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AT&T Ceases To Compete In Seven States

AT&T will stop competing for local and long-distance residential customers in seven states, the company said Wednesday. It placed the blame for the action squarely on the Bush Administration and the FCC. The states targeted are Ohio, Missouri, Washington, Tennessee, Louisiana, Arkansas, and New Hampshire.

"This action," AT&T said in a statement, "is a result of a June 9 decision by the Administration and the FCC not to appeal a recent Federal court decision that overturned FCC wholesale rules put in place to introduce competition in local markets. The reversal of local competition policy by the Administration will permit the Bell companies to raise wholesale rates as early as November."

The November date is important, because the Administration has been striving to hold back increases on consumer telephone bills -- said by consumer groups to be inevitable after the June 9 decision -- until after the November elections.

AT&T's decision to include long distance in its decision was something of a surprise because long distance has long been the firm's telephone flagship in the consumer market. The company indicated that it cannot compete with "competitive bundles" -- the packages of local and long distance telephoning -- offered by the Bells, so it is dropping out of the seven states entirely. The states involved have a combined population of 38 million.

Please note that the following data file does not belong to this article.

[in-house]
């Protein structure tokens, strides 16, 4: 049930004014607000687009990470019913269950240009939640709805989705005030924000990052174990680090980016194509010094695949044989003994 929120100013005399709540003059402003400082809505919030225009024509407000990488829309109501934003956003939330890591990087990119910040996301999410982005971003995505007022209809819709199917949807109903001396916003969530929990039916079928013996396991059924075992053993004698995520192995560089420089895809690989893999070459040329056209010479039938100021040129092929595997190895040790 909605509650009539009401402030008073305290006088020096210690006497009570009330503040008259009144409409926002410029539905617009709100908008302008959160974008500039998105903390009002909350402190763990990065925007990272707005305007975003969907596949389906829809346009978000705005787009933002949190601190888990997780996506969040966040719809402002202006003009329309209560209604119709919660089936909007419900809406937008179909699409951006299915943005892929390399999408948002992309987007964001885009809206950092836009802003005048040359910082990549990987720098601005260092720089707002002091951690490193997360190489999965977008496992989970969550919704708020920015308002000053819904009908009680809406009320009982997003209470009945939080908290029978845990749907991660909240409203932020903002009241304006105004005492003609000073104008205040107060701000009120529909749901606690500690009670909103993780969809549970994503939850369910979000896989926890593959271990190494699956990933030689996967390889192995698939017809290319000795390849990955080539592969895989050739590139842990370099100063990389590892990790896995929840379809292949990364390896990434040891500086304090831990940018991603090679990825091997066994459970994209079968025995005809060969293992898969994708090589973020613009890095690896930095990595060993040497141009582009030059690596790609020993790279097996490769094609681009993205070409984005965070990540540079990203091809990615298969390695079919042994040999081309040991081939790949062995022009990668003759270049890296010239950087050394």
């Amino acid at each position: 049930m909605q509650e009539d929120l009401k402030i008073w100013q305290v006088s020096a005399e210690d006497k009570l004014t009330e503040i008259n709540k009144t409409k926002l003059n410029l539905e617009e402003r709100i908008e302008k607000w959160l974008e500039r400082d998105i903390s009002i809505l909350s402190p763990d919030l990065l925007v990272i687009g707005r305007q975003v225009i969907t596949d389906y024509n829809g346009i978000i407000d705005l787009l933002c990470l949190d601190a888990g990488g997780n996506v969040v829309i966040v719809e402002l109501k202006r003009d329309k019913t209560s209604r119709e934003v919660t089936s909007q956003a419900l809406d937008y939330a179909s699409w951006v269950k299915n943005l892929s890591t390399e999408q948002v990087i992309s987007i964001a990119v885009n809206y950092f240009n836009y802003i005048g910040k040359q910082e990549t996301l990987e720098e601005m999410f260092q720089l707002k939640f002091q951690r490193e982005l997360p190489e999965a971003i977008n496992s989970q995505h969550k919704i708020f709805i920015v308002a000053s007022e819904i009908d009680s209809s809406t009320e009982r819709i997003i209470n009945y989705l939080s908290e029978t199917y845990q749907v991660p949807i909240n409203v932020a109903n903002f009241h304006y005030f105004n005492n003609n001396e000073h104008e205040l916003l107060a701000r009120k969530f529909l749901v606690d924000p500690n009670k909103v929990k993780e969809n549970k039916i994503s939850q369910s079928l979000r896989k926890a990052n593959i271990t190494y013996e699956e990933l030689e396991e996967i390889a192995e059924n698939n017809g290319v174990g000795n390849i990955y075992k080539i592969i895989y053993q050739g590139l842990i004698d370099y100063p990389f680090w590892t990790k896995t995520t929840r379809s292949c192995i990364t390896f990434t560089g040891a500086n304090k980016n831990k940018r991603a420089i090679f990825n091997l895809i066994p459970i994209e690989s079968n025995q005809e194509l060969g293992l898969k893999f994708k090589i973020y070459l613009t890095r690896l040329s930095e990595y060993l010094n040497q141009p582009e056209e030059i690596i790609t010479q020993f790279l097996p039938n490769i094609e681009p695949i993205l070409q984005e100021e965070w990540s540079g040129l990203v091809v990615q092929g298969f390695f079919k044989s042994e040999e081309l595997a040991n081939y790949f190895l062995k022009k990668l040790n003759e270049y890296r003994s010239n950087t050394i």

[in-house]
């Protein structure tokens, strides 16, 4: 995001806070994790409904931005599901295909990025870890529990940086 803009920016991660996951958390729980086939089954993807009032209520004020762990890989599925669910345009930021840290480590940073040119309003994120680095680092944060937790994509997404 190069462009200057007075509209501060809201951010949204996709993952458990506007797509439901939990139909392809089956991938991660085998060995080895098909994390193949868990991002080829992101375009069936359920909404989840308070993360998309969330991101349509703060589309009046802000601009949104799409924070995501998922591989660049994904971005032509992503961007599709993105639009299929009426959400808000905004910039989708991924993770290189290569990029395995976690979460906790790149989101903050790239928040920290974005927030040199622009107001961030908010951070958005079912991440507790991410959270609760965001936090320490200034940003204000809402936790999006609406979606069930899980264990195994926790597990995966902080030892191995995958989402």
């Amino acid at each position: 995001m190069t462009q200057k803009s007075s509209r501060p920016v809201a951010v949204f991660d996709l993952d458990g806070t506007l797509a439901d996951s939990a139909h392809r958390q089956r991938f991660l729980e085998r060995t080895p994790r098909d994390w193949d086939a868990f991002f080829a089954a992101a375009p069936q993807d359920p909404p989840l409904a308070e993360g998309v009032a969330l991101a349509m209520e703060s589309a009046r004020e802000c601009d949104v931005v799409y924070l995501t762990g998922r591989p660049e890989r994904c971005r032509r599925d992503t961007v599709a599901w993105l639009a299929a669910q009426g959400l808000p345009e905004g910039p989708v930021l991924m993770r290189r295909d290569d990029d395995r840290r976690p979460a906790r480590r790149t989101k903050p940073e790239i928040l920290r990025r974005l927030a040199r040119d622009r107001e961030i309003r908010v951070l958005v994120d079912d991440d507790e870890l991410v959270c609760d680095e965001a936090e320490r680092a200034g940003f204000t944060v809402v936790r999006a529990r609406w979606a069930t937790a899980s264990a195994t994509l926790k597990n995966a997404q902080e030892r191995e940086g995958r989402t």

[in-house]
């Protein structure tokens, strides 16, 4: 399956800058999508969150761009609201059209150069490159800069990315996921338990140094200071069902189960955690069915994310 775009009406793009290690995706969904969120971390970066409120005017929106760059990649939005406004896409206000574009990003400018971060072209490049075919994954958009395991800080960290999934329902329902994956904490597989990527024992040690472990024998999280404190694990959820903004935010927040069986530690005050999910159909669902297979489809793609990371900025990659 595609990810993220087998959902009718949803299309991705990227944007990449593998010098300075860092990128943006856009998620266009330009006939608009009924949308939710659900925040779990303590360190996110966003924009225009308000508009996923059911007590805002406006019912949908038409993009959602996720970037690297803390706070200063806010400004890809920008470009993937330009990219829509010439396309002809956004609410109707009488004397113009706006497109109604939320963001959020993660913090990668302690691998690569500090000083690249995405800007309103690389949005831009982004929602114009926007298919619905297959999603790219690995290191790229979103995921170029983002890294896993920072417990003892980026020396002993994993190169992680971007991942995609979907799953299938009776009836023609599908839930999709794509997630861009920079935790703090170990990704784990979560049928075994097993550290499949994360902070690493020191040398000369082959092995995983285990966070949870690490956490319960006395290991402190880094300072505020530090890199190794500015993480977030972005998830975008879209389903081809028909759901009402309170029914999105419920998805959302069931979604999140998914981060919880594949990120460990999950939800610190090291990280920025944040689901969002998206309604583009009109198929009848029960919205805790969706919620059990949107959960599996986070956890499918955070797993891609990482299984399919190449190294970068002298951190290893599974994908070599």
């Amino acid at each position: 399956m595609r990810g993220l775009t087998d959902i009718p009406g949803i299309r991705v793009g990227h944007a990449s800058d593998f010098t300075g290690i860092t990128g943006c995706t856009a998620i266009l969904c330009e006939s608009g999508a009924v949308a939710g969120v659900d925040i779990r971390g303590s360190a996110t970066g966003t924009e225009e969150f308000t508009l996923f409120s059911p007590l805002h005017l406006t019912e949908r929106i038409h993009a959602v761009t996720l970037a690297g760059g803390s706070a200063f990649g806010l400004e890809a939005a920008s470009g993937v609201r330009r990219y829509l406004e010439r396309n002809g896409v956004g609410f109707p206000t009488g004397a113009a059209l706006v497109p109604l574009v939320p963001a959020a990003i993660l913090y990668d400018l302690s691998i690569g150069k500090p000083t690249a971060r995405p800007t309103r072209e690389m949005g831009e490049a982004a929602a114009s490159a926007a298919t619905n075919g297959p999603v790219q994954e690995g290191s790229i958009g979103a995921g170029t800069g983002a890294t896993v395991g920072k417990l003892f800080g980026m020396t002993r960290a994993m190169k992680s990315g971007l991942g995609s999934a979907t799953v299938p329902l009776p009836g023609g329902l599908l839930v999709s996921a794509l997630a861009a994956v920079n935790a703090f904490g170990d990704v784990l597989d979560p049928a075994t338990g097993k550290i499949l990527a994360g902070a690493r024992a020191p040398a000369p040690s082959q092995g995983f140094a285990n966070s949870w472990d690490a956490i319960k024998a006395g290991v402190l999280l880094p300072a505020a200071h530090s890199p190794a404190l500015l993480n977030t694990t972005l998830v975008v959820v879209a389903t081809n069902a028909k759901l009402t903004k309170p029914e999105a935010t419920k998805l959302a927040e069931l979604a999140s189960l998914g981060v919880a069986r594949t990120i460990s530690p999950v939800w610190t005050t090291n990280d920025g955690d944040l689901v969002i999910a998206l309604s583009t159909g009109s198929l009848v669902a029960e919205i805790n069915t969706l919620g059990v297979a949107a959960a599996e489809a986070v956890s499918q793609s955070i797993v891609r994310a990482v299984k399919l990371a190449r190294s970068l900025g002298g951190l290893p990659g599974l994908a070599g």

AT&T's action likewise goes to the heart of the breakup of the original AT&T two decades ago. The telephone colossus was broken up to provide consumers and business with competitive alternatives. "We foresee a future with less choice for consumers," said AT&T Chairman and CEO David Dorman in a statement. "Competitive alternatives are simply not available today for most Americans, because as AT&T loses the ability to provide them with an alternative to the Bell companies, they will have virtually no choice of telecommunications provider."

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